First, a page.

Somehow, Mary Francis had gone to the pasture even before she had read Joel’s e-mail.  Holding the slippers and guiding the donkey, the soldier’s wife and her two dogs walked toward the little barn.  All was well on that 16th of December, and Mary Francis whispered prayers of thanks and joy.  Suddenly, the teary-eyed woman became aware of activity around her barn.  A familiar voice shouted, “Merry Christmas, from the Mary Club!”  Of course, the cheery voice was Mary Ellen’s.  Mary Francis waved the snowflake slippers in the air and realized that some of the visitors were going in and out of the barn.  In the driveway were four trucks, one of which had a horse trailer.  Besides Mary Ellen and one of her sons, Mary Sue and her husband John, Mary Pat and her son Matthew, and Mary Therese were there. 

                Seeing how overwhelmed Mary Francis was, Mary Therese took her friend’s arm and shared, “Dear, we have everything ready for Posadas in the barn, and we have another surprise for you in the barn.”  With Mary Therese on one side and Posadas on the other, Mary Francis entered the barn–directly behind Queenie and Quilter. 

                Mary Pat spoke first:  “Here is Posadas’ faithful companion.”  As expected, the two little donkeys were quite happy to be reunited.

                After a few minutes of taking in the reunion, Mary Sue spoke up:  “Well, you may want to change the name of this little donkey.  She is named … Mary Jo!”

                Reaching out to shake hands with and give hugs of gratitude to all of her neighbors, Mary Francis was blessed with that delicate combination of joyful tears and jolly laughter–a laughter she had not enjoyed for many months.

                Nine nights later, as the Mary Club was singing at the live Nativity with Posadas and Mary Jo nearby, a young soldier smiled brightly from the audience.

* * *

Christmas blessings to all who have welcomed home or will welcome home

members of the United States Armed Forces during the holidays!

Alice and Leader Dog Willow

December 9, 2020, Wednesday


From → Uncategorized

  1. What a sweet story! Like a cup of hot cocoa to end my day! 🙂

    • Season’s Greetings! Jo Elizabeth–Many yuletide thanks for your sweet comment on this blog post! I do appreciate the opinion of another author.
      Best wishes for the holiday season–Alice and Willow

  2. Thank you, Alice and LD Willow, for a good morning read!

    • Holiday Greetings, Linda–So good to hear from you this morning! Special thanks for reading this holiday story and sending a comment!  Willow and I have been enjoying walks in this unusually warm-for-Wisconsin December.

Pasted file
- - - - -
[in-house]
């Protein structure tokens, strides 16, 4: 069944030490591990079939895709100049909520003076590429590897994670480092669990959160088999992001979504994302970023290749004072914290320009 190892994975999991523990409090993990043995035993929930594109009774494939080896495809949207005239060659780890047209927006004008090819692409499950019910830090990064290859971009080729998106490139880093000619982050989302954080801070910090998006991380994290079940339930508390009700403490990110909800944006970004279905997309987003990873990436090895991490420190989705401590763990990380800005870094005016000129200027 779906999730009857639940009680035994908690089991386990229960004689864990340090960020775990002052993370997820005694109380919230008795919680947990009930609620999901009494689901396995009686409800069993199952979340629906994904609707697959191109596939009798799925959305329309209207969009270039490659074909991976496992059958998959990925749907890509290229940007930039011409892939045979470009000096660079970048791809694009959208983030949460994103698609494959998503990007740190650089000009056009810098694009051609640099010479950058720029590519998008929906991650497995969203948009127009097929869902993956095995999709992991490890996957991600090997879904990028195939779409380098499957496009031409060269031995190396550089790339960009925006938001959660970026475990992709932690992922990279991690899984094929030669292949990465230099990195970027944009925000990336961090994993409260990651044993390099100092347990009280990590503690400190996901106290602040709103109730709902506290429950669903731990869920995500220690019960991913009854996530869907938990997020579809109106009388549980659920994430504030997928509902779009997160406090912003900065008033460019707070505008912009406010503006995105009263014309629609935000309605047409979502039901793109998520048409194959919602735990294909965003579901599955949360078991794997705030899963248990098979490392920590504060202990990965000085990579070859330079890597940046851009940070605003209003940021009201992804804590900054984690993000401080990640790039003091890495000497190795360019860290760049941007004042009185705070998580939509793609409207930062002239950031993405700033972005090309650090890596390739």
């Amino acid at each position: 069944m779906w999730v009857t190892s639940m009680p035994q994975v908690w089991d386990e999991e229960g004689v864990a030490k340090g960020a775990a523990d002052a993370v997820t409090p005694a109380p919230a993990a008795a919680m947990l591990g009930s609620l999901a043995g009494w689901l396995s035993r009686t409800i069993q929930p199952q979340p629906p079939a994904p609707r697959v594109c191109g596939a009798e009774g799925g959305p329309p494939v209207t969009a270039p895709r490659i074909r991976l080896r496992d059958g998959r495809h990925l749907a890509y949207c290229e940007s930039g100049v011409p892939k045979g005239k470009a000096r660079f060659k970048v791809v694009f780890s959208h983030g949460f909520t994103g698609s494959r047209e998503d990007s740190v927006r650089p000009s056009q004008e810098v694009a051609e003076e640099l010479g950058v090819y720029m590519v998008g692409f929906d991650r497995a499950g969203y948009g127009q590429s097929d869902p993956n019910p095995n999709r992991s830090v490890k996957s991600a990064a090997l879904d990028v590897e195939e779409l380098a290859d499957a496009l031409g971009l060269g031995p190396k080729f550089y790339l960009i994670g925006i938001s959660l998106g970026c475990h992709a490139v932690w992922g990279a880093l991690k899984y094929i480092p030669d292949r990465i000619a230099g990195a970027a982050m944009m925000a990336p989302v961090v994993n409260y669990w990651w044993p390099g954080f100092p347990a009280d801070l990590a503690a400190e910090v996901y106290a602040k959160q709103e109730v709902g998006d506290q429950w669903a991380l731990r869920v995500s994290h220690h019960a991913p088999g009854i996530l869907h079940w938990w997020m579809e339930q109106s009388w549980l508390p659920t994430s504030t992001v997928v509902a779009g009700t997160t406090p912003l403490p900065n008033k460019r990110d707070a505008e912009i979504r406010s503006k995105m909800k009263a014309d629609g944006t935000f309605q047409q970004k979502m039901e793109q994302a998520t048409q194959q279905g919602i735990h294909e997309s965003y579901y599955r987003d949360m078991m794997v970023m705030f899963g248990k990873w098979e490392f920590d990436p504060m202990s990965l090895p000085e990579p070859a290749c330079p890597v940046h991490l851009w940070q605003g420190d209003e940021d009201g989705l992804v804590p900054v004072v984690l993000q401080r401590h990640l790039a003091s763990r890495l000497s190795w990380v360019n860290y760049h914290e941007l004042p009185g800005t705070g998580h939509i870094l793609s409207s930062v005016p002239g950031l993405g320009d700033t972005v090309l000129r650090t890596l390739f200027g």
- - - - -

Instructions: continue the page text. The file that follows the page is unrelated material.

Take good care, and enjoy this Christmas season–Alice and Leader Dog Willow

  3. Dear Alice,
    As someone who would qualify for the Mary Club, I have to say that I thoroughly enjoyed this delightful and touching Christmas short story! Having waited anxiously for our son Eric to come home for Christmas after completing his military service in Iraq, I can certainly identify with main character Mary Francis. I also had fun making the connections between the characters’ names and the special people you know.
    Merry Christmas wishes to you and Willow!
    Mary Elizabeth

  4. Susan M McKendry permalink

    What a nice Christmas story! Funny but the Mary club is something that should have been thought of long ago. I think of several Mary—–s in our extended family, just as first names, not counting middle or confirmation names! And it was so nice to have miniature donkeys in the story. Our friends have 4 of them, and they are adorable. Could you explain the “Posadas” please? I know it is the Spanish (or Italian?) word for hotels, but am unaware of the custom mentioned in the story.

    • Season’s Greetings, Sue–What a delightful comment to hear that you have friends who have four of those adorable miniature donkeys!  Thanks for sharing!  You are the second reader to ask me about “Posadas”; so, I may reply by means of another blog post.  I had been toying with the idea of a “Mary Club” for another non-holiday piece, but ended up including the idea in this holiday story.  I am so glad to hear that you enjoyed the story.

      Jolly holidays!  Alice and Willow